Massachusetts’ courthouses are closed to the public because Governor Baker declared a state of emergency to help stop the spread of the COVID-19 virus. But the courts are still conducting some court business. Even though you cannot go into a courthouse, you can still get help from the courts.
You can file new cases and new motions in the Probate and Family Court by regular mail, email, or e-filing. The Court is hearing emergency cases. The Court will attempt to hear all non-emergency cases.
Whenever possible, the court will hold hearings over the phone or by videoconference. The court asks you to file all your papers by email or e-filing, if you can. The Probate and Family Court will keep doing court business this way until July 13, 2020, maybe longer.
What is an emergency?
- New 209A Restraining Orders.
- Orders to make one spouse move out of your home during a divorce.
Petitions or motions that ask the court for medical orders:
- Do Not Resuscitate,
- Do Not Intubate.
- Comfort Measures Only.
- Authorization for medical treatment, and
- Antipsychotic medication.
- Petitions that ask the court to appoint a temporary guardian or a conservator.
- Petitions for protective services.
- Health Care Proxy actions.
- Petitions or motions to appoint a Special Personal Representative.
- Petitions for marriage without delay.
- All Complaints for Dependency (SIJS).
- All requests for injunctive relief, if you need to ask the court to order someone to stop doing something harmful to you, and it is not a 209A.
- Cases when there are “exigent” or “extraordinary” circumstances that create an emergency
How do I file an emergency matter during this state of emergency?
Email or e-file your paperwork to the court, if you can. Each courthouse has a special email address for filing. If you have questions, call your court. If you cannot get through to your court, call the Trial Court Helpline: (833) 912-6878, 8:30am - 4:30pm, Monday through Friday.
In Hampden County Probate and Family Court emergency matters may only be filed by email.
If you think you have an emergency, and it is not listed above, speak to someone at the court. You will have to show the court that your matter:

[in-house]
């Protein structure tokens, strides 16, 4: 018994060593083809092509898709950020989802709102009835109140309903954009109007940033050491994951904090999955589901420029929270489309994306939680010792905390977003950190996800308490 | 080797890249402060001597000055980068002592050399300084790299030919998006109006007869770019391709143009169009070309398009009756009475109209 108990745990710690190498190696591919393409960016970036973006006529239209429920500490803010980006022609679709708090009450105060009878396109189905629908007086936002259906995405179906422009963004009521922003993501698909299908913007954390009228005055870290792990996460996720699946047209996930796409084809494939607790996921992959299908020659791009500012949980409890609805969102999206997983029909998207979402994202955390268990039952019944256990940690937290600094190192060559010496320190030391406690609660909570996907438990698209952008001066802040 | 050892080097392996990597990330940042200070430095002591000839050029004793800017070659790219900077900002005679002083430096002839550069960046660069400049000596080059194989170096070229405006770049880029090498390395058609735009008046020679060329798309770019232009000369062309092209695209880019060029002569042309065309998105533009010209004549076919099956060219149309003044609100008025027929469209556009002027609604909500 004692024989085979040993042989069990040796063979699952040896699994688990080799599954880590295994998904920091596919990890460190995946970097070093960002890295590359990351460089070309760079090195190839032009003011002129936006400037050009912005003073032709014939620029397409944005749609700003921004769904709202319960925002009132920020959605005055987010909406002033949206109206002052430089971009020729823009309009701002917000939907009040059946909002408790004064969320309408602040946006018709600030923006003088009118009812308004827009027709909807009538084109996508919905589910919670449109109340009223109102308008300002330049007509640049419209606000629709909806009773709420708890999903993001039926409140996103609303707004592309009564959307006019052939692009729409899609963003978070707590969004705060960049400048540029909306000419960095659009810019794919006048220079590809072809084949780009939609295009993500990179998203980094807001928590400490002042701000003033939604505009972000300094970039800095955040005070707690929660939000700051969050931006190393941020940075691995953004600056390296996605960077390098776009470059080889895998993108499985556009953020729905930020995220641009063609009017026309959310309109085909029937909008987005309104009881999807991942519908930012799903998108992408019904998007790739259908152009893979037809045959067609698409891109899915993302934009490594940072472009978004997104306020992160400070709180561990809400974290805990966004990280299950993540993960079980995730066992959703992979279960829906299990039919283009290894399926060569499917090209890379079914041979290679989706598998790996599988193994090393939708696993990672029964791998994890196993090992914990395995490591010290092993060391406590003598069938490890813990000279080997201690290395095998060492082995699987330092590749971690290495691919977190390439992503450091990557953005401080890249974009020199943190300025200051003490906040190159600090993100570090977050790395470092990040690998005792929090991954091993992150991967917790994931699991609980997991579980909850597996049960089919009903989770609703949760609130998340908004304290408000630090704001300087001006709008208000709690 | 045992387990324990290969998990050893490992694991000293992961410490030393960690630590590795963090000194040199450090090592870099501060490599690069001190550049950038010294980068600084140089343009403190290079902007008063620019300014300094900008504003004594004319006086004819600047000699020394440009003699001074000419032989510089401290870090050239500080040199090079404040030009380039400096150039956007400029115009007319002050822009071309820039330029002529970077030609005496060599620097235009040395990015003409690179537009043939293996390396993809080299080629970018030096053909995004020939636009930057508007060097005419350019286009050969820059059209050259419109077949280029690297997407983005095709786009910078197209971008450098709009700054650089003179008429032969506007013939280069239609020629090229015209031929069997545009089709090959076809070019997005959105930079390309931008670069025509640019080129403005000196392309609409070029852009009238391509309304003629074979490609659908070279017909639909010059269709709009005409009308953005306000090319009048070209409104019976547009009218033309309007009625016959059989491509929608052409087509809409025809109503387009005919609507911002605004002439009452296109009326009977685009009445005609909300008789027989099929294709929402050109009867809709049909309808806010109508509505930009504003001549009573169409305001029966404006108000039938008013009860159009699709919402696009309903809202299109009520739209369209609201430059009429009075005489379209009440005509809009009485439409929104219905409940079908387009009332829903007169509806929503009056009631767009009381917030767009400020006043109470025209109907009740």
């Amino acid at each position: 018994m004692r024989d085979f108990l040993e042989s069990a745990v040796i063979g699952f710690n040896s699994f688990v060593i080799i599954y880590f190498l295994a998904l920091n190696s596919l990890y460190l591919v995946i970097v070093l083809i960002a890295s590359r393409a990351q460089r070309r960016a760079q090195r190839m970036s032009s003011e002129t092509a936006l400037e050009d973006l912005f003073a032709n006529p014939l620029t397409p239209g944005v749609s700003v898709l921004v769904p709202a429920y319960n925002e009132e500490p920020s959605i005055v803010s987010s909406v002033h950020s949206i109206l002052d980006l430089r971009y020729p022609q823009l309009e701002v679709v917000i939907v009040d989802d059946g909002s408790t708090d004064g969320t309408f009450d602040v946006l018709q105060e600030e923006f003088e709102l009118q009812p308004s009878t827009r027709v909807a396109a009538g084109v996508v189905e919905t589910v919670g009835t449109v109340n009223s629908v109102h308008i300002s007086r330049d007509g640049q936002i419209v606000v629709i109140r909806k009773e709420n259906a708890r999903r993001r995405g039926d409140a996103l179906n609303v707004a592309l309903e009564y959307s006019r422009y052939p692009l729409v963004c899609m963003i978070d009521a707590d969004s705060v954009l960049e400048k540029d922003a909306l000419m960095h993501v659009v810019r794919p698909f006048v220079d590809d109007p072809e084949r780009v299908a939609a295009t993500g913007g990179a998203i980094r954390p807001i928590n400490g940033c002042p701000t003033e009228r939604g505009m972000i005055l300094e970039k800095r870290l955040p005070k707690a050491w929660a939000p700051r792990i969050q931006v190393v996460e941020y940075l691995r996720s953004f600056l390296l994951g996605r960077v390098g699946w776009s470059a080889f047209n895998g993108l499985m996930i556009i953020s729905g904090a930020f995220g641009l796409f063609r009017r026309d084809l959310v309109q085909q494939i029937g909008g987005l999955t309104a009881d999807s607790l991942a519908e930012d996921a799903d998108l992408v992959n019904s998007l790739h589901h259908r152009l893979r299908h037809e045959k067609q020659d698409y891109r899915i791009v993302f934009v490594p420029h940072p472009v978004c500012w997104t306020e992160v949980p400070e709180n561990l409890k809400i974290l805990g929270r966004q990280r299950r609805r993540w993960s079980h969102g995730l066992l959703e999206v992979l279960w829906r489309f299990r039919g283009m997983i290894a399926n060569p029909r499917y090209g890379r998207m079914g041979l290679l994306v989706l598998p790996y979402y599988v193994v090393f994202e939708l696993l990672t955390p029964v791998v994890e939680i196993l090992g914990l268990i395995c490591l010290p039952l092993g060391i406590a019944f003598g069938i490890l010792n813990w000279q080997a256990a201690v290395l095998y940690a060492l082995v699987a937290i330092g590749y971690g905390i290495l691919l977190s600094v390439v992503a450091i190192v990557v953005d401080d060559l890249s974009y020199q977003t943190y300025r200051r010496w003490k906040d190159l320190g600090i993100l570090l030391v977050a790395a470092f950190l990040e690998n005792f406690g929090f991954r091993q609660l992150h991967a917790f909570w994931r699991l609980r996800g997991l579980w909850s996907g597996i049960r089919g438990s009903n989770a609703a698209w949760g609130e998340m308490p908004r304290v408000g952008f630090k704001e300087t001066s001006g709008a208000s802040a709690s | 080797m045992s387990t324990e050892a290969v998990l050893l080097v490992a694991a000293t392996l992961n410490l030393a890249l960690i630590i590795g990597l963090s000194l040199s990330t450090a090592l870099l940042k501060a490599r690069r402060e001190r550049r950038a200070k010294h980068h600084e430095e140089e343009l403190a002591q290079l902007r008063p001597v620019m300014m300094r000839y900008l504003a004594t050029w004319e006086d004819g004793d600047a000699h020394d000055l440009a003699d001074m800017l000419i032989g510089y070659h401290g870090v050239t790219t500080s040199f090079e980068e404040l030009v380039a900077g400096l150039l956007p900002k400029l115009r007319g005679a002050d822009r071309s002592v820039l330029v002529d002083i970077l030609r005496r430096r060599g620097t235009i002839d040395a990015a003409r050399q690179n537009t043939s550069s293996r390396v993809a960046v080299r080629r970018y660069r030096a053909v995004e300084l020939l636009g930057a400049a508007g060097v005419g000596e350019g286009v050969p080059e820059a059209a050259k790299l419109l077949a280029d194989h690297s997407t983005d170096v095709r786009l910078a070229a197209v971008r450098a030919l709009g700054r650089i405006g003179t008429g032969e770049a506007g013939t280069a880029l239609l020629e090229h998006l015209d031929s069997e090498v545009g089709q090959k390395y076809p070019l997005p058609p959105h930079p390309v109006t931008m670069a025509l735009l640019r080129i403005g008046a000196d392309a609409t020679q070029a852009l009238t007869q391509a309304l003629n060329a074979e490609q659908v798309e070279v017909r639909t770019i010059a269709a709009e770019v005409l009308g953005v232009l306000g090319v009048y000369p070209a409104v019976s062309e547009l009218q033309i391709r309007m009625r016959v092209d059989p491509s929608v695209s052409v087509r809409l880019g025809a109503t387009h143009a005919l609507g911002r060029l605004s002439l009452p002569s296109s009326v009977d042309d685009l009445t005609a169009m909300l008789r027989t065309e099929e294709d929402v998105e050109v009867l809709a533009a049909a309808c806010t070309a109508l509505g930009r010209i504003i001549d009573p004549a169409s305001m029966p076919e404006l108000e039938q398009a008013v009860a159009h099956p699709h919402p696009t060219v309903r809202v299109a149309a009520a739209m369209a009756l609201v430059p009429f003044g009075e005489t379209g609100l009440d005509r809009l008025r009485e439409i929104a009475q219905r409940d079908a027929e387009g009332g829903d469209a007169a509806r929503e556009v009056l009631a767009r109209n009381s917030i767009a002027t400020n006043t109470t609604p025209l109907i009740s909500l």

1. is serious and immediate, and
2. significant harm may occur if you do not get a hearing.
The court may ask you to write a statement that explains why your matter is an emergency. The judge may decide it is not an emergency. See Probate and Family Court FAQs related to COVID-19, question 2
What if I have a court order that expires during this state of emergency?
- If the Department of Children and Families (DCF) has custody of your children and the custody order ends between March 18 and July 1, 2020, the court will extend the order for 150 days from the expiration date. There will be no hearing.
- If you have an order for a treatment plan that expires between March 18 and July 1, 2020 the court will extend the order for 180 days from the expiration date. There will be no hearing. An example of a treatment plan would be for antipsychotic medicine.
- If you have a temporary order of appointment in a guardianship or a conservator case and the order expires between March 18 and July 1, 2020 the court will extend the order for 180 days from the expiration date. There will be no hearing.
The court may change these automatic extensions. Keep an eye out for a new notice in the mail or call your court-appointed lawyer.
You can ask the court for an earlier hearing date if you have one of these expiring orders. You will need to explain why you need to have the hearing sooner. A judge will review your request and decide to give you a new hearing date, or not.
What if I already have a hearing scheduled in a non-emergency matter?
The court is attempting to hear all types of family court hearing by phone or video conference. Courts may reschedule most trials and evidentiary hearings that are not emergencies for after July 13, 2020.
Pay close attention to any mail, email, or phone call you get from a court about your case. Your hearing date may change several times. Carefully read everything the court sends you and call the court right away if you have any questions.
To be sure that your hearing will be heard on the originally scheduled date, contact the court by email. See the list of Probate and Family Court email addresses.
What if I have a trial or evidentiary hearing scheduled during this state of emergency?
If you have a trial or evidentiary hearing scheduled during this state of emergency, you may file a motion to ask the court for a hearing by telephone or video conference. A judge can decide to allow you to have your trial or evidentiary hearing by telephone or video conference. But they may decide your motion needs a hearing and that hearing will be over the telephone.
How do I file court papers for non-emergency matters during the state of emergency?
If your case is not an emergency you can file by mail or e-file, if e-filing is available.
Only staff of court service centers or attorneys volunteering for the Lawyer of the Day program may file court papers by email.
See the list of Probate and Family Court email addresses, so you know where to file.